Data are reported as the frequency of occurrence (FO%) to make it comparable to previous dietary studies; 94% of published studies utilise FO% with 50% using this as the sole method to report results of scat analysis (Klare et al. 2011). Frequency of occurrence was calculated as:
However, as FO% over-estimates the importance of small items (e.g. invertebrates, Klare et al. 2011), results are also reported using percentage biomass of hard remains (BP%). This more quantitative approach is used less commonly but provides a more accurate approximation of true diet (Klare et al. 2011). The mass of the whole scat was recorded, and then the individual components were weighed. Percentage biomass was calculated as:
Dietary data were grouped into small mammals (1 g–1 kg), carrion, birds, lagomorphs, invertebrates, and fruit. Pearson’s chi squared (χ2) and Fisher’s exact tests (FET) were used to compare proportions of food groups in different seasons and habitats. Due to the simplicity of the statistical tests used and associated assumptions, a significance threshold of 0.02 was used as opposed to the conventional P value of 0.05 to avoid false positives (Colquhoun 2017). The degree of specialisation of the diet was estimated based on Levin’s standard index of niche breadth (B) that ranges from 0 to 1 (Levins 1968), so that values close to 1 indicate a generalist diet and those close to 0 indicate a specialised diet. Levin’s niche breadth was calculated as:
where B is niche breadth, pi is the proportion of individuals found using resource i. In order to standardise niche breadth between 0 and 1, the following calculation was used:
where N is number of resources used by any population.
Dietary data collected in this survey were compared with similar data from throughout the pine marten’s known European range. A literature search was conducted and comparable large datasets based on scat analysis in a discreet geographical area were selected for analyses. Pearson’s chi squared was used to compare proportions of different dietary components in Ireland, in Britain and Ireland, and finally across the European range. Levin’s standard index of niche breadth was calculated for all datasets, and Pearson’s chi squared was used to compare the degree of specialisation. All statistical tests were carried out in R. 3.2.1 (R Core Team 2014).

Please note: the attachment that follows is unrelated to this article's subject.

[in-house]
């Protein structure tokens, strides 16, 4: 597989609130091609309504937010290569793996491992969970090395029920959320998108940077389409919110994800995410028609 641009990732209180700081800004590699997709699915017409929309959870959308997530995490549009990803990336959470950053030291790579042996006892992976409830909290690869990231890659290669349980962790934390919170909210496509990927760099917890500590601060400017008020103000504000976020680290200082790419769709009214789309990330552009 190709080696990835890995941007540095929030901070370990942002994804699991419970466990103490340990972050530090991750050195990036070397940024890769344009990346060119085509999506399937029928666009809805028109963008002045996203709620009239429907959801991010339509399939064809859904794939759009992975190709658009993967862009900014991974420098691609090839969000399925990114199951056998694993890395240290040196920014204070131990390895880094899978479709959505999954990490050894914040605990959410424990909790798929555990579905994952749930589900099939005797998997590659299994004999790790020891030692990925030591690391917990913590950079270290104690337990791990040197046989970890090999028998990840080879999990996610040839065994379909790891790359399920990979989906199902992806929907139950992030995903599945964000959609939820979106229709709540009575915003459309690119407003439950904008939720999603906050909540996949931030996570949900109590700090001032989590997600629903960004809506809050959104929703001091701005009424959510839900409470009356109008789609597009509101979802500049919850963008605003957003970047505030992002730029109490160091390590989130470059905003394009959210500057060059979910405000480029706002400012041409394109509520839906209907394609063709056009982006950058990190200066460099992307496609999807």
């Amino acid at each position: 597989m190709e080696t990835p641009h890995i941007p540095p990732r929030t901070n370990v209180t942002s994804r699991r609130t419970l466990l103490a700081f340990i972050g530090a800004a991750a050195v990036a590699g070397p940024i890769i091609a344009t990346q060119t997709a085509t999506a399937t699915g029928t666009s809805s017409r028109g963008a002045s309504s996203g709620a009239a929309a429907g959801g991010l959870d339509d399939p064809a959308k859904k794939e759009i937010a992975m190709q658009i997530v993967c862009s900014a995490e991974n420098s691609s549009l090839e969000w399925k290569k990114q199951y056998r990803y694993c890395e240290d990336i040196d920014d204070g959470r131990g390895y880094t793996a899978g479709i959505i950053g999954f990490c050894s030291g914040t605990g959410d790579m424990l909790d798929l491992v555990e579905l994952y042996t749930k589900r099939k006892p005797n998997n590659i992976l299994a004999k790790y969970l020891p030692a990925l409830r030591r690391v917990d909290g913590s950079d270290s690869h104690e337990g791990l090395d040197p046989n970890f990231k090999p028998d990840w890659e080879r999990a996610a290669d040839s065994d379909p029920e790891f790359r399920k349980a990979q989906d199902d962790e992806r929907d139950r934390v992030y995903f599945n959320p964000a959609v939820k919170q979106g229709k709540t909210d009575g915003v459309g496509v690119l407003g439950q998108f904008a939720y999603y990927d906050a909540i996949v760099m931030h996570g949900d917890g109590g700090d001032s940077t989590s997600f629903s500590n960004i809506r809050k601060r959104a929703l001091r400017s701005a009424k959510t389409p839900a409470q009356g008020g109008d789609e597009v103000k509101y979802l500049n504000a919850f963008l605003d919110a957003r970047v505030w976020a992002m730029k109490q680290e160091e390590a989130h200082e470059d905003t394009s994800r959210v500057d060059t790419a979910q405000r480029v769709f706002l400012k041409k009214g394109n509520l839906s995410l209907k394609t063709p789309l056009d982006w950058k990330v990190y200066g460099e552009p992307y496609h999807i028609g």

Diet of European pine marten (Martes martes) in Northern Ireland
A total of 918 pine marten scats were collected from 19 sites, with 57 plant, invertebrate, and vertebrate taxa represented in the macro-remains (Table 1). One site produced zero pine marten scats collectible for analysis. A small amount of plant material was unidentifiable (0.013 BP%) and was excluded from the analysis. Figures 2a and b illustrate the presence of food categories by FO% and BP% respectively. Invertebrates were the most commonly occurring items in the faeces (Fig. 2a) but contributed little in terms of the biomass of hard remains (Fig. 2b). Invertebrate material consisted mainly of beetles (Coleoptera), bees and wasps (Hymenoptera), slugs and snails (Gastropoda), and earthworms (Oligochaeta). Fruit was also common (Fig. 2a), but unlike invertebrates, fruit formed a major part of the diet as quantified using biomass of hard remains (Fig. 2b). The fruit component was dominated by rowan (Sorbus aucuparia), blackberry (Rubus fruticosus), and bilberry (Vaccinium myrtillus), but hawthorn (Crataegus monogyna) and cherry (Prunus avium) were also present. Other items such as ivy (Hedera helix), cotoneaster (Cotoneaster integerrimus), and damson (Prunus insititia) were present but did not contribute greatly to overall pine marten diet as revealed by faecal analyses.
Overall, birds were the dominant vertebrate prey, with similar frequency of occurrence to fruit across the 12-month period (Fig. 2a). The majority of birds identified in the scats were Passeriformes, but Falconiformes, Columbiformes, Anseriformes, Ralliformes, and Galliformes were also present, albeit infrequently. A large number of bird feathers remained unidentified as barbules used in identification were broken down in the gut during digestion (Day, 1966; Lynch and McCann 2007). In terms of biomass, birds were the second most important overall prey/food items (Fig. 2b).
Small mammals formed a staple part of diet throughout the year (Fig. 2a), mainly consisting of wood mouse, followed distantly by a pygmy shrew. House mouse (Mus musculus), brown rat (Rattus norvegicus), red squirrel (Sciurus vulgaris), and grey squirrel (Sciurus carolinensis) were also recorded but relatively infrequently. Small mammals were the third largest contributor to faecal biomass (Fig. 2b).